Peg: Oh! The (insert the town or county name) Public Library is right here in (insert city). If you like reading, you could go there with me and pick up your first summer reading log. That's how you earn the prizes. All you have to do is read.
Ol' Rip: Can we go now? I've been digging since sun up in the hot Texas Sun. I could use a nice cool trip to the library to get a new book.
Peg: I think we can leave for the library right now, Ol' Rip! Come on Digga and Freddie. Let's go!
(All sing these lyrics to the tune of "Old MacDonald" as they walk around and then leave the stage.)
Come to the (insert name of town) Library.
You won't want to leave.
You'll find everything you need.
And you'll learn to read.
Read a good book here.
Read a good book there.
Read, read everywhere.
Take your shovels, hats and gloves.
Dig up a book today!
Libraries are lots of fun.
Reading's here to stay.
By Debbie Gonzales
This puppet show can be performed in a portable puppet theater or any other structure suitable for the use of hand puppets. Another effective performance format is to allow the children puppeteers to hide behind a 6-foot long table that has been turned on its side.
Scene 1 requires a dark background to represent the darkness of soil. To dramatize this mood either turn out the lights, create a dark tent-like structure behind the puppet theater, or suspend dark fabric behind the puppet stage.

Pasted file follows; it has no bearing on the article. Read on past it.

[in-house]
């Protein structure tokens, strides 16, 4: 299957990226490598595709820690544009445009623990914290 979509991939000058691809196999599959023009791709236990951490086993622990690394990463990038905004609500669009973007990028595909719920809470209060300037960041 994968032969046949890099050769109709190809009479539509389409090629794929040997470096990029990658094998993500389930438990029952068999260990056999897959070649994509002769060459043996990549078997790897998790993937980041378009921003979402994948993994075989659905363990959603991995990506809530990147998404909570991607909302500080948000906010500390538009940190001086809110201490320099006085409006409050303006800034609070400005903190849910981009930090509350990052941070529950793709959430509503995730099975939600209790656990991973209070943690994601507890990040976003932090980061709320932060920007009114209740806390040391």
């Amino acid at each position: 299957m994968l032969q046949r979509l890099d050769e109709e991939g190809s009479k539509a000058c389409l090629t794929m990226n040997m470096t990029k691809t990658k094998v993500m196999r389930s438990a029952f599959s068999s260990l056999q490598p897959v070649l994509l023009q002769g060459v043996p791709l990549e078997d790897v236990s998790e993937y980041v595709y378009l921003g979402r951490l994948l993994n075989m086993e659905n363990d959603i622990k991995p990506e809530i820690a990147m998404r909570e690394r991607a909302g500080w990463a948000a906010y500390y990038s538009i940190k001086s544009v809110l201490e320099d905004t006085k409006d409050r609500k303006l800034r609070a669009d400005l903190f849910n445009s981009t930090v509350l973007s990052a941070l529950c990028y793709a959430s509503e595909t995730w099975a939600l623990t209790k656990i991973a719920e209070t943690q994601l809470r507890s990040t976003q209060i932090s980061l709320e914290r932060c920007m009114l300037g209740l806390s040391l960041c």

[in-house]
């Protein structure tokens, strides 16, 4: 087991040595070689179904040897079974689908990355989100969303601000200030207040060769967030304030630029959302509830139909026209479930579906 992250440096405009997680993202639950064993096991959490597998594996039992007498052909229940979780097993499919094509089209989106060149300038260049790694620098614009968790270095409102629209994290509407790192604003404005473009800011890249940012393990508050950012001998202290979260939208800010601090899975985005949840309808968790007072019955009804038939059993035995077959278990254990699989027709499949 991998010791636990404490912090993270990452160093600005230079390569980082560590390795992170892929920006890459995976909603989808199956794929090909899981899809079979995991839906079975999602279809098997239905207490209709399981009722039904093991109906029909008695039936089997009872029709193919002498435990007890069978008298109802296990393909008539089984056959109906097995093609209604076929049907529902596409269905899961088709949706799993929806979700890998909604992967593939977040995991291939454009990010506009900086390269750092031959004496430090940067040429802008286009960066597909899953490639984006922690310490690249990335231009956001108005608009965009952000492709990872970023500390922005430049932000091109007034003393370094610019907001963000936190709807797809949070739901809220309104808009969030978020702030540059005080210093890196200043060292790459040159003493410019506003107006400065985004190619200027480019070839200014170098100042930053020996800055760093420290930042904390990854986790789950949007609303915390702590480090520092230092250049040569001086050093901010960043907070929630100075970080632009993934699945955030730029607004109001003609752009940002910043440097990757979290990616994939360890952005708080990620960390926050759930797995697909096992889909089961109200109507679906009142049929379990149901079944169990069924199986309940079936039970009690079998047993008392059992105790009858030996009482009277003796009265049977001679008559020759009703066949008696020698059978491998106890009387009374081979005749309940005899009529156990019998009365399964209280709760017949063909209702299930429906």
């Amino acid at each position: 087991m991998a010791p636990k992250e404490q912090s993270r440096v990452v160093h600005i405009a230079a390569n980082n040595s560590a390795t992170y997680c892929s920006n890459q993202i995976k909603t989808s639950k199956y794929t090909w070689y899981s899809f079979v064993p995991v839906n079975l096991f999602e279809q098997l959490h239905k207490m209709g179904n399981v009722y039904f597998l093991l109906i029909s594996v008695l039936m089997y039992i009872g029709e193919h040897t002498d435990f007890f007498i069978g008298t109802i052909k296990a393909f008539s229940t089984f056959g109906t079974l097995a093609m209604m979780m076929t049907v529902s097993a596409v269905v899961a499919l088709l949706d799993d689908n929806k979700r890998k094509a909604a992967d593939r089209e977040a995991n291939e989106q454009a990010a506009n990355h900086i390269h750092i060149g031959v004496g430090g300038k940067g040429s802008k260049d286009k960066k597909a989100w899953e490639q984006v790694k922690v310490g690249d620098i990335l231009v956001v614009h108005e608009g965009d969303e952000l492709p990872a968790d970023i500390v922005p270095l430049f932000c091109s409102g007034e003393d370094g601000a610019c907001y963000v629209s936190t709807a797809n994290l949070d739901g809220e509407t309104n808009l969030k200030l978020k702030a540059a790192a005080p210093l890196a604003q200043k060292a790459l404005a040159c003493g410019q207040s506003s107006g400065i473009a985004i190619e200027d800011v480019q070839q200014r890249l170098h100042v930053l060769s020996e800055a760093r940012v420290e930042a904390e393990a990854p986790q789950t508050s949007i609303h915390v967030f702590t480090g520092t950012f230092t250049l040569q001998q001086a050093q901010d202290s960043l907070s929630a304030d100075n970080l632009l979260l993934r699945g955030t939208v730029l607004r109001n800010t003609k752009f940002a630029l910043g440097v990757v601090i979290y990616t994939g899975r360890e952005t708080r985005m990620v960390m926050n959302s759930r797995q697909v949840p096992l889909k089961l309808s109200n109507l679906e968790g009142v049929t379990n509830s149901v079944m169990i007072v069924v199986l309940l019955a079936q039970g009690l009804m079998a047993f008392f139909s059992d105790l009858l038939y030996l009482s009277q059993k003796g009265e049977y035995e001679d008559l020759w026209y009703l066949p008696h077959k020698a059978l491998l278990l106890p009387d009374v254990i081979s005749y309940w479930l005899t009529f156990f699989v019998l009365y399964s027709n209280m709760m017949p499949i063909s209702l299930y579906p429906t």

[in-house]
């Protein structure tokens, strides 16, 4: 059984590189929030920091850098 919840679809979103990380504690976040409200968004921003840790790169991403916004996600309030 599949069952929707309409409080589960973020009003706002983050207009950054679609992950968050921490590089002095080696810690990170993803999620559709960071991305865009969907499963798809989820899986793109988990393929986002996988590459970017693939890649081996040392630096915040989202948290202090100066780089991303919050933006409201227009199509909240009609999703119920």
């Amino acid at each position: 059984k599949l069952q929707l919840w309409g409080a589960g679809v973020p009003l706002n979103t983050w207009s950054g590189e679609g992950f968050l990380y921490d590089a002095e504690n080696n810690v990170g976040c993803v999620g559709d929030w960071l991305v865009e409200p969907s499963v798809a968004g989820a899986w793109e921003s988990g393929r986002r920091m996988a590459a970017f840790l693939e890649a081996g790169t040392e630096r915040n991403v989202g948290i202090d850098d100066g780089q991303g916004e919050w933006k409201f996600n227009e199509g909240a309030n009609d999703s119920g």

Scenes 2 and 3 require brightness to represent the light and warmth of the sun. To dramatize this mood either turn on the lights, remove the dark tent-like structure behind the puppet theater, or suspend light, bright fabric behind the puppet stage.
In advance, make the finger puppets.
- Variety of colors of water-proof markers
- Construction paper
Using a pinkie finger as a prop, draw an oval on the finger's upper pad with a brown marker.
Beneath the oval seed drawing, draw the sprout by extending a wavy green line down the back of the finger.
Cut several pieces of green construction paper in small leaflets. Tape the construction paper leaflets around the top of the pinkie finger puppet.
Draw petal shapes on construction paper to be cut out using scissors. Tape the petal cut outs all around the tip of the pinkie finger puppet. Accentuate the petal cut outs with contrasting colored markers. Add construction paper leaves to the finger puppet stem by fashioning leaf shapes with green paper, then tape the leaf to the stem.
The Pansy Party
Scene 1: The Dark Soil Beneath a Garden
Narrator: A tiny pansy seed lay buried in the dark, warm soil all alone.
(Enter Seed- Lift up your pinkie finger)
Narrator: With nothing but darkness all around, the pansy seed lay quiet and still in the warm, moist soil beneath the flower garden. For several days storms clouds released rain drops on the flower garden above, causing the soil around the tiny seed to become wet and moist. After the rains, the sun warmed the soil. And, oh did the moist warmth feel wonderful to the tiny seed.